Mayoral hopefuls might be tempted to relitigate Let's Get Wellington Moving (LGWM) with new transport policies, but I am respectfully asking them not to.
I don't think Wellingtonians want to spend a moment longer pondering what should and shouldn't be included in LGWM.
It's time to move past the talk fest, to detailed design, to spades in the ground.
Last week the Government announced its preferred option for the $7.4 billion plan to overhaul the capital's transport network.
This included light rail to Island Bay, a second Mount Victoria tunnel with two lanes for cars and two lanes for public transport, bus priority to the east, and upgrades at the Basin Reserve.
It was somewhat difficult to get excited about because it felt very much like a re-announcement, but with a few changes.
Wellingtonians were also told three years ago by then Transport Minister Phil Twyford that the city was getting a second tunnel and light rail.
Back then the announcement was so light on detail that the Treasury did not support a recommendation for Cabinet to endorse the indicative LGWM package.
An email leading up to the finalisation of that Cabinet paper raised concerns it did not explain why the proposed investments would solve the city's problems.
Treasury officials even took issue with the use of a word cloud graphic, which was criticised for being "anecdotal and emotive, rather than conclusive evidence of a need for these particular investments".
Time will tell what was made of this latest Cabinet paper. Regardless, it's fair to say a lot has happened in the past three years.
Michael Wood is now the Transport Minister, LGWM has been overhauled after the project was found to be at risk of failing, and the plan now properly takes into account urban development opportunities.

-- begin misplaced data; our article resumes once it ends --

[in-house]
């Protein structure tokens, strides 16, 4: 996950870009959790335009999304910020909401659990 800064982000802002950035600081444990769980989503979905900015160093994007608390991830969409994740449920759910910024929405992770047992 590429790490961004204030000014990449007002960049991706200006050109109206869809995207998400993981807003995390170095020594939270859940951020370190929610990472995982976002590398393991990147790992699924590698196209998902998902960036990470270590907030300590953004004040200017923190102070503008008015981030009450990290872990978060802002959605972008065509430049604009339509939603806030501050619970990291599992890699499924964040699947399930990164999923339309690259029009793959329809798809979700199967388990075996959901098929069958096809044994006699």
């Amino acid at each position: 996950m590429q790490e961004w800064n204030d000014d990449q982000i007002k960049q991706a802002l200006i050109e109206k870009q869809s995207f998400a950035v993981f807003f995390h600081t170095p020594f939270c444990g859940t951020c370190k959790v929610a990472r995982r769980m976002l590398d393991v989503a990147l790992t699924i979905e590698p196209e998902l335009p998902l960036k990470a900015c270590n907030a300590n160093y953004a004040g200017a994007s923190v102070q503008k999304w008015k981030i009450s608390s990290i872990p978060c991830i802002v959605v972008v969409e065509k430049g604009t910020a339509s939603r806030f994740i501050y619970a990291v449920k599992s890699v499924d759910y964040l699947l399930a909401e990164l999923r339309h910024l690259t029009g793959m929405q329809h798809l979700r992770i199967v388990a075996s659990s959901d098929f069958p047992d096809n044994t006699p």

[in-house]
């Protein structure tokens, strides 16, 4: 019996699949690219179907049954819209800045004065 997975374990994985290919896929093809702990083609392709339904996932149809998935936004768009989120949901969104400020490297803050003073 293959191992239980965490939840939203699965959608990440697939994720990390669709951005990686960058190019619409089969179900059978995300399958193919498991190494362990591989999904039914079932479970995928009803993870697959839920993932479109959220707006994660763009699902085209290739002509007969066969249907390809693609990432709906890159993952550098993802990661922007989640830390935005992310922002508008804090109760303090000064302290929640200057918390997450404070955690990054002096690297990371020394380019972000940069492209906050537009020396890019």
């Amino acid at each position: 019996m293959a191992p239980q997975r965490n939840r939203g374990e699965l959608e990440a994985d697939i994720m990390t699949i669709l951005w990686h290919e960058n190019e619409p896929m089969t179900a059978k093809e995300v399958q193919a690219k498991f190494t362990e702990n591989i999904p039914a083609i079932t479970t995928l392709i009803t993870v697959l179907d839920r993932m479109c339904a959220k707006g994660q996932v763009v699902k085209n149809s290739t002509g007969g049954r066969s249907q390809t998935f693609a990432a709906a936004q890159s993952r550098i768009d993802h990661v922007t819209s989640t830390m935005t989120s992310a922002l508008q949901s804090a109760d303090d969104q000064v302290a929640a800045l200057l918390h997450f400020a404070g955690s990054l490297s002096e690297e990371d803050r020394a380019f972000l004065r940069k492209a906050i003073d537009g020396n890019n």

The fact ministers are now talking about how light rail to the south will unlock 21,000 more homes is a real win for the city.
I never understood the previous plan to have light rail to the airport.
LGWM should serve the people who live and work in Wellington, not those trying to catch a flight out of the city.
So, this version of the plan feels the most transformational and I have greater confidence in it than I did standing outside of the railway station listening to Twyford in 2019.
This time around Finance and Infrastructure Minister Grant Robertson made a plea to all Wellingtonians, including the business community, to get on board with LGWM.
When asked whether that plea extended to mayoral candidates, Robertson wisely said he was not going to step into the local government election debate and each candidate would be responsible for their own views.
"What we're doing is making sure the city and the region are clear about the Government's preference here and what we think is the right pathway forward," Robertson said.
I am personally extending that plea to mayoral candidates.
Thankfully, the Government's preferred LGWM option was announced before any of the candidates could get their fingers in the pie.
Two days prior, Labour Rongotai MP Paul Eagle confirmed his bid for the city's top job and said policies would be announced throughout the campaign.
One day after the LGWM announcement, fellow mayoral contender Tory Whanau released her key policies.
Having previously shown favour for a different LGWM option, Whanau could have taken the opportunity to lobby for no grade separation at the Basin Reserve and a second tunnel built for walking and cycling rather than cars.
Instead, she made it clear she supported light rail and would advocate for public transport to be prioritised in the plan.
Her flagship policy was to deliver a new major urban revitalisation project between Wellington's waterfront and the hospital, which is on part of the light rail route.
This is a good example of where the local body election battleground over LGWM should be fought.
We need to hear what mayoral candidates want to be prioritised within the existing package, their proposals to fast-track construction, the sort of housing they envisage along the light rail line, and ideas for how to pay for it all.
Besides, there are also plenty of other transport issues to be robustly debated, which mayoral candidates will find they have more autonomy over than the three-headed monster that LGWM is sometimes referred to.
I'm looking forward to hearing policies on the likes of bus priority lanes, cycleways, pedestrianisation, and car parks.
The city needs a mayor who will take our long-awaited transport plan forward, not pick it apart.
• Senior Wellington journalist Georgina Campbell's fortnightly column looks closely at issues in the capital.